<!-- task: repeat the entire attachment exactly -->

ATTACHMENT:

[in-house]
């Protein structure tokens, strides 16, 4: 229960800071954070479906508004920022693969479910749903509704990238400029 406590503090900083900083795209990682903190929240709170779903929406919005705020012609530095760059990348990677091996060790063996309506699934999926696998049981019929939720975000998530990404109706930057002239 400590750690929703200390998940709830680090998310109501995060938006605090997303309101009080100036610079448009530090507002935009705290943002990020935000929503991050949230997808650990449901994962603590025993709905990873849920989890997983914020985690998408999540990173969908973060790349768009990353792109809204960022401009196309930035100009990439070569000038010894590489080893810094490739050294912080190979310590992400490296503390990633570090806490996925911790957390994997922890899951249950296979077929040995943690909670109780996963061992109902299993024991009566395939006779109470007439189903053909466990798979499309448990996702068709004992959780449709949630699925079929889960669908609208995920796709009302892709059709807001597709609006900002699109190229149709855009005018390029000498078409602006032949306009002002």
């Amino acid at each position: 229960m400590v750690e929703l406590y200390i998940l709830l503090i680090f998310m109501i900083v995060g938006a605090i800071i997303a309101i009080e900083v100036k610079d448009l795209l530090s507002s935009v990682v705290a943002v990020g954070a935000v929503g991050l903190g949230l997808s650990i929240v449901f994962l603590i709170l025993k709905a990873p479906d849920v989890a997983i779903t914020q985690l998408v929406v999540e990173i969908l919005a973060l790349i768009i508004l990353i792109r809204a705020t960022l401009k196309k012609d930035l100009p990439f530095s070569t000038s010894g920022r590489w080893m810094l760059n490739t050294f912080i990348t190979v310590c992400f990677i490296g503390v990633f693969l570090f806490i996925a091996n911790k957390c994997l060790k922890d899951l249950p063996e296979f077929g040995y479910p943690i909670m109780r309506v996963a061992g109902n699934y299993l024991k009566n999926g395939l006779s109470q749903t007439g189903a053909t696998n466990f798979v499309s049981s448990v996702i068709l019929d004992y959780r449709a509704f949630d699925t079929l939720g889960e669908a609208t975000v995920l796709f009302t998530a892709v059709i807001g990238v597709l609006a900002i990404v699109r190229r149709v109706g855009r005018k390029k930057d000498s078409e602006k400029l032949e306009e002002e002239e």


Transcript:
[in-house]
């Protein structure tokens, strides 16, 4: 229960800071954070479906508004920022693969479910749903509704990238400029 406590503090900083900083795209990682903190929240709170779903929406919005705020012609530095760059990348990677091996060790063996309506699934999926696998049981019929939720975000998530990404109706930057002239 400590750690929703200390998940709830680090998310109501995060938006605090997303309101009080100036610079448009530090507002935009705290943002990020935000929503991050949230997808650990449901994962603590025993709905990873849920989890997983914020985690998408999540990173969908973060790349768009990353792109809204960022401009196309930035100009990439070569000038010894590489080893810094490739050294912080190979310590992400490296503390990633570090806490996925911790957390994997922890899951249950296979077929040995943690909670109780996963061992109902299993024991009566395939006779109470007439189903053909466990798979499309448990996702068709004992959780449709949630699925079929889960669908609208995920796709009302892709059709807001597709609006900002699109190229149709855009005018390029000498078409602006032949306009002002």
């Amino acid at each position: 229960m400590v750690e929703l406590y200390i998940l709830l503090i680090f998310m109501i900083v995060g938006a605090i800071i997303a309101i009080e900083v100036k610079d448009l795209l530090s507002s935009v990682v705290a943002v990020g954070a935000v929503g991050l903190g949230l997808s650990i929240v449901f994962l603590i709170l025993k709905a990873p479906d849920v989890a997983i779903t914020q985690l998408v929406v999540e990173i969908l919005a973060l790349i768009i508004l990353i792109r809204a705020t960022l401009k196309k012609d930035l100009p990439f530095s070569t000038s010894g920022r590489w080893m810094l760059n490739t050294f912080i990348t190979v310590c992400f990677i490296g503390v990633f693969l570090f806490i996925a091996n911790k957390c994997l060790k922890d899951l249950p063996e296979f077929g040995y479910p943690i909670m109780r309506v996963a061992g109902n699934y299993l024991k009566n999926g395939l006779s109470q749903t007439g189903a053909t696998n466990f798979v499309s049981s448990v996702i068709l019929d004992y959780r449709a509704f949630d699925t079929l939720g889960e669908a609208t975000v995920l796709f009302t998530a892709v059709i807001g990238v597709l609006a900002i990404v699109r190229r149709v109706g855009r005018k390029k930057d000498s078409e602006k400029l032949e306009e002002e002239e």